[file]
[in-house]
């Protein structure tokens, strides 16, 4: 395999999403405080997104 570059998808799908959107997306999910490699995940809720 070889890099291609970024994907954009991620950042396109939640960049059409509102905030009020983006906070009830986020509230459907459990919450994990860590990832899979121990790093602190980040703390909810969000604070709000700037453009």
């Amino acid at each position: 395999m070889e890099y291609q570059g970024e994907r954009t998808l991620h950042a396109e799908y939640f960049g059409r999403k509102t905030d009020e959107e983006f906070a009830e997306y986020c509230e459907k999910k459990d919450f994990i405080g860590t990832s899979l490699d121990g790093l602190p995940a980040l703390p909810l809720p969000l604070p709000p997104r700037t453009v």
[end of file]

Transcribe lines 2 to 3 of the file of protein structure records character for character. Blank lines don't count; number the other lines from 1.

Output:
């Protein structure tokens, strides 16, 4: 395999999403405080997104 570059998808799908959107997306999910490699995940809720 070889890099291609970024994907954009991620950042396109939640960049059409509102905030009020983006906070009830986020509230459907459990919450994990860590990832899979121990790093602190980040703390909810969000604070709000700037453009």
């Amino acid at each position: 395999m070889e890099y291609q570059g970024e994907r954009t998808l991620h950042a396109e799908y939640f960049g059409r999403k509102t905030d009020e959107e983006f906070a009830e997306y986020c509230e459907k999910k459990d919450f994990i405080g860590t990832s899979l490699d121990g790093l602190p995940a980040l703390p909810l809720p969000l604070p709000p997104r700037t453009v």